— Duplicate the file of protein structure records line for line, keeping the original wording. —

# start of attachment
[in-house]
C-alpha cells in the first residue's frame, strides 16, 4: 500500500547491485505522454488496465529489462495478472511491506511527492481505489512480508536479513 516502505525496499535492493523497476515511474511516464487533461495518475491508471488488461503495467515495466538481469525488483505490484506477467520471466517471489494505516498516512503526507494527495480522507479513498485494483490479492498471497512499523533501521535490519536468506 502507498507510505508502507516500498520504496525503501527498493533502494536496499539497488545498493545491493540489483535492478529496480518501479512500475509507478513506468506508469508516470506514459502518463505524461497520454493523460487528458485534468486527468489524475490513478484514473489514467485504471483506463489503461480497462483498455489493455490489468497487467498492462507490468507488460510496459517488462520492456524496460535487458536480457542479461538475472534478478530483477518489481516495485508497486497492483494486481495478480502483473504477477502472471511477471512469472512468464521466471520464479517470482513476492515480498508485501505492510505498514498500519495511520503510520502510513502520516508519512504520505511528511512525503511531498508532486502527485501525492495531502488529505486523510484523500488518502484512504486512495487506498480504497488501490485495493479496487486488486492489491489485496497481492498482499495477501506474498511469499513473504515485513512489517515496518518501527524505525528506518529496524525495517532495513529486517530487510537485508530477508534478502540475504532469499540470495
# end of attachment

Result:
[in-house]
C-alpha cells in the first residue's frame, strides 16, 4: 500500500547491485505522454488496465529489462495478472511491506511527492481505489512480508536479513 516502505525496499535492493523497476515511474511516464487533461495518475491508471488488461503495467515495466538481469525488483505490484506477467520471466517471489494505516498516512503526507494527495480522507479513498485494483490479492498471497512499523533501521535490519536468506 502507498507510505508502507516500498520504496525503501527498493533502494536496499539497488545498493545491493540489483535492478529496480518501479512500475509507478513506468506508469508516470506514459502518463505524461497520454493523460487528458485534468486527468489524475490513478484514473489514467485504471483506463489503461480497462483498455489493455490489468497487467498492462507490468507488460510496459517488462520492456524496460535487458536480457542479461538475472534478478530483477518489481516495485508497486497492483494486481495478480502483473504477477502472471511477471512469472512468464521466471520464479517470482513476492515480498508485501505492510505498514498500519495511520503510520502510513502520516508519512504520505511528511512525503511531498508532486502527485501525492495531502488529505486523510484523500488518502484512504486512495487506498480504497488501490485495493479496487486488486492489491489485496497481492498482499495477501506474498511469499513473504515485513512489517515496518518501527524505525528506518529496524525495517532495513529486517530487510537485508530477508534478502540475504532469499540470495